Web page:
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World's Most Intelligent Dog Composes Ode to Beanie-Weenies

Bingo, the world's most intelligent canine, continues to stir up controversy as it was revealed that he composed a poetic ode to beanie-weenies as part of his master's degree.

"The world was astonished when Bingo learned to speak, and more astonished when he began addressing the Rotary Club," said animal behaviorist Andrew Starr. "It's just regrettable that this remarkably eloquent creature chooses primarily to discuss food, odors, and the posteriors of other canines."

There were hopes that Bingo's unprecedented educational accomplishments would herald a new era of human-canine understanding, presenting society with a perspective unfettered by human conventions and limitations. For those who hold the view that mankind has long since lost its fundamental connection to the purer world of nature, Bingo holds the promise of philosophical enlightenment - even, according to some enthusiasts, the key to a new utopia.

"I have always known that dogs are so much wiser than people," gushed Tricia Helmut, who breeds Pomeranians and sells Pomeranian-related merchandise on eBay. "The warm depths of their gaze puts everything in perspective; I can tell them anything, and I know - I just know - that if they could only talk they'd have all the answers to life's questions."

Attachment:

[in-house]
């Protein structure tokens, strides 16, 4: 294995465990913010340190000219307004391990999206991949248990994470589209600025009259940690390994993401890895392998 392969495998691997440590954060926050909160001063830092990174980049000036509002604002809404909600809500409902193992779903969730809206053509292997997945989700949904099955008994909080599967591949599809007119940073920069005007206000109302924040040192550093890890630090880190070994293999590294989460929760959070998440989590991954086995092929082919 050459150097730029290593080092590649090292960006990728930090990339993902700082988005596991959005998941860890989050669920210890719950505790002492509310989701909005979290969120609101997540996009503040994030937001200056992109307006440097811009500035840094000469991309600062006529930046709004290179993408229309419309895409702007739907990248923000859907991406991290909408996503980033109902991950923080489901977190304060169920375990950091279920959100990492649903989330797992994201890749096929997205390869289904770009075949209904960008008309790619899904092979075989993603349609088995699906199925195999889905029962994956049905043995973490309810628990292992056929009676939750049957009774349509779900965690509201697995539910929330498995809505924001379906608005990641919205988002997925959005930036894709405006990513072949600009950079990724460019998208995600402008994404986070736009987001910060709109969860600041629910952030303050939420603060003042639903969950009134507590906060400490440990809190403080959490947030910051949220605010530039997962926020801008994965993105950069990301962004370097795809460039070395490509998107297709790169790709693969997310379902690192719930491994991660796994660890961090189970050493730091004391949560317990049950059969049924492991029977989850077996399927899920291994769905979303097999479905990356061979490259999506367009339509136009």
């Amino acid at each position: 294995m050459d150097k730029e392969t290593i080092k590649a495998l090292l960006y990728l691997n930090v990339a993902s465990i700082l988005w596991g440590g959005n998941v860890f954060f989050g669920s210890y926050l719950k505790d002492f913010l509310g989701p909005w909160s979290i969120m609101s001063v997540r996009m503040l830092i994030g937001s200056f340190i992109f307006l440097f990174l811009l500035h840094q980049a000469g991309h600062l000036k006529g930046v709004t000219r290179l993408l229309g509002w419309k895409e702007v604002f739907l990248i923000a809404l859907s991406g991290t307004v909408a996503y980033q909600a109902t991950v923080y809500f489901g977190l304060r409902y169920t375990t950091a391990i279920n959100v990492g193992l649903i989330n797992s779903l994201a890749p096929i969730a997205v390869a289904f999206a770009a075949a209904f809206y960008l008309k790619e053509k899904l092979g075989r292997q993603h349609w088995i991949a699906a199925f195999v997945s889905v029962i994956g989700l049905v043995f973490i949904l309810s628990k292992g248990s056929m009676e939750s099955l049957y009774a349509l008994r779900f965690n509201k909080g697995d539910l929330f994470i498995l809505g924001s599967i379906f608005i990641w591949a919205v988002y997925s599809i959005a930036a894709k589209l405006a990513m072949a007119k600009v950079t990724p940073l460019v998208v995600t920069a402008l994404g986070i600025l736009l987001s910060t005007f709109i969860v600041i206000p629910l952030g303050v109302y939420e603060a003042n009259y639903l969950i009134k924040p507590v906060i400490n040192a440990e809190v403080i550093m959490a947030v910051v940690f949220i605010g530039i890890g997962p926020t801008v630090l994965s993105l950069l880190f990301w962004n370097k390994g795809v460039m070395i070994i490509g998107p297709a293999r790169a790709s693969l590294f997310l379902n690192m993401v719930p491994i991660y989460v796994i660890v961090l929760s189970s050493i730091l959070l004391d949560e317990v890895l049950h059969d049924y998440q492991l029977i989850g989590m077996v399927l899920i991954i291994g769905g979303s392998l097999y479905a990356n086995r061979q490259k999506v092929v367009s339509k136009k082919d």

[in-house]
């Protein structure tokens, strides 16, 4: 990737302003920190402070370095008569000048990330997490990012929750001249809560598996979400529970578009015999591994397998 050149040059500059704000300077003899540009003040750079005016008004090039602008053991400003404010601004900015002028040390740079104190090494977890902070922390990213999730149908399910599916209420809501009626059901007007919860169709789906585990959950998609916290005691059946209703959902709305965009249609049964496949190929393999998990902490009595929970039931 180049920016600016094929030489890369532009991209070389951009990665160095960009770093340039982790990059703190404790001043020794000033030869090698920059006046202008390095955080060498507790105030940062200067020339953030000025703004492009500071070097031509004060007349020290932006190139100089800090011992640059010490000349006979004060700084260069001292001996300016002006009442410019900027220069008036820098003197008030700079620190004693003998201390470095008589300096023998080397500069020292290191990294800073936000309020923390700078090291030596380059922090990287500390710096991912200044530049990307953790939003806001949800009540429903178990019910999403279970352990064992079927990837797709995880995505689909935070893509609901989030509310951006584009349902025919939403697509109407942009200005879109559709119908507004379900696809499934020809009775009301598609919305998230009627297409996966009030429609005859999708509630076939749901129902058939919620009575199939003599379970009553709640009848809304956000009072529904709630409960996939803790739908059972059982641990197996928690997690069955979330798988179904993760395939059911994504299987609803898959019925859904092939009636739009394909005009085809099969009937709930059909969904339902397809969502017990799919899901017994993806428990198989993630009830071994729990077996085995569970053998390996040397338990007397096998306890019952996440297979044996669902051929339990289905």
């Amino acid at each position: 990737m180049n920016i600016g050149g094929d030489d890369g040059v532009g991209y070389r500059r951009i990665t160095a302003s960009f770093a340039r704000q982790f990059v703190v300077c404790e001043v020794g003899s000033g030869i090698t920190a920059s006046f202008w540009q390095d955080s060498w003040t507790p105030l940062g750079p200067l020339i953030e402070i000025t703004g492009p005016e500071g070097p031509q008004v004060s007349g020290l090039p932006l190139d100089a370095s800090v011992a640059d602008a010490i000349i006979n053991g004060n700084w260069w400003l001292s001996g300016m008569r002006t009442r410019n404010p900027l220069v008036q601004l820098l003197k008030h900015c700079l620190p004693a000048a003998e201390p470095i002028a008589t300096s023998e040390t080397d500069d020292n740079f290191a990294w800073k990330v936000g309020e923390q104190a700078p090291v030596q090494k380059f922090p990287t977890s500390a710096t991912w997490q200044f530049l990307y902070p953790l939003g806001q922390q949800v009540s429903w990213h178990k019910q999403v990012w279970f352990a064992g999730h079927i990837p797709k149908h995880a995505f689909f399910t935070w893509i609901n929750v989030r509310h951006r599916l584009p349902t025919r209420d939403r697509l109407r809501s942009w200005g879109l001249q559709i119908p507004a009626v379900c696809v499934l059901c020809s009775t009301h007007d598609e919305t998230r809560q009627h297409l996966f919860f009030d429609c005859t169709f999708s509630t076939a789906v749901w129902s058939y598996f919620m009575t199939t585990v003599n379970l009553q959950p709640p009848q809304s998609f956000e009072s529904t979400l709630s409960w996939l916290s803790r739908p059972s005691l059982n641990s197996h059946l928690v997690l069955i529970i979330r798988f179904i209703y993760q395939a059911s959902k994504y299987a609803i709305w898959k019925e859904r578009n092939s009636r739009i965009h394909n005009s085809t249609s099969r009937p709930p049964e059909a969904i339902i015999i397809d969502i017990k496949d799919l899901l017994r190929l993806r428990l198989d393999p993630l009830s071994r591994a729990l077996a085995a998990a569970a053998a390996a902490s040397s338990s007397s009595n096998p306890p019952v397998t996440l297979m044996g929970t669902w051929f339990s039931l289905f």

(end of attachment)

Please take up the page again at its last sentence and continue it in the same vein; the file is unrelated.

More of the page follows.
But Bingo's discourses have so far not met these expectations. His baccalaureate, earned from Oberlin College, was in an independent major focusing on the categorization of odors, and his most widely cited interview is not a philosophical discourse on animal-human relations, but a segment with Ryan Seacrest focusing on the virtues of the Manwich ®. His master's thesis, including the notorious 2,300 line poem, has been similarly vexing to those seeking a higher meaning from the world of animals.

"This is the ocean primeval. The beans in a sauce thick and savory
Delicate weenies swim by in a school, meaty fish oh so brown and small."

"It is unclear to me how this poem demonstrates a genuine understanding of either English literature or the combination of canned beans and sausage," sniffed noted professor Harold Bloom, long an outspoken critic of animal-authored poetry. "In order to develop a poetic voice of his own, Bingo must move beyond the creative inspiration of his precursors. Samuel Beckett really had the last word on beanie-weenies, as far as I'm concerned."

The dog himself is entirely unapologetic about his choice of subject matter, and sees little incentive to fulfill the expectations of starry-eyed dog owners expecting something deeper.

"Hey, let me tell you, there is not a lot more important than meat in its many forms," said the effusive canine. "The way they make it into those little tubes? And then they cook it in a sloppy sauce! Who would have thought of that? That is so amazing. It's like, art that you eat. If I made art, it would totally involve sticking bits of meat into other things, and then eating it. Hey, do you smell that?"

Still, at only three years old, Bingo is young for a dog and many hold hope that as his remarkable career reaches its maturity, his words will hold a greater wisdom, heralding the dawn of a new age of understanding.

"I will continue to wait for this wonderful creature to finally share the truths that I know he possesses," said Helmut. "And until then, I'll be serving beanie-weenies every day."


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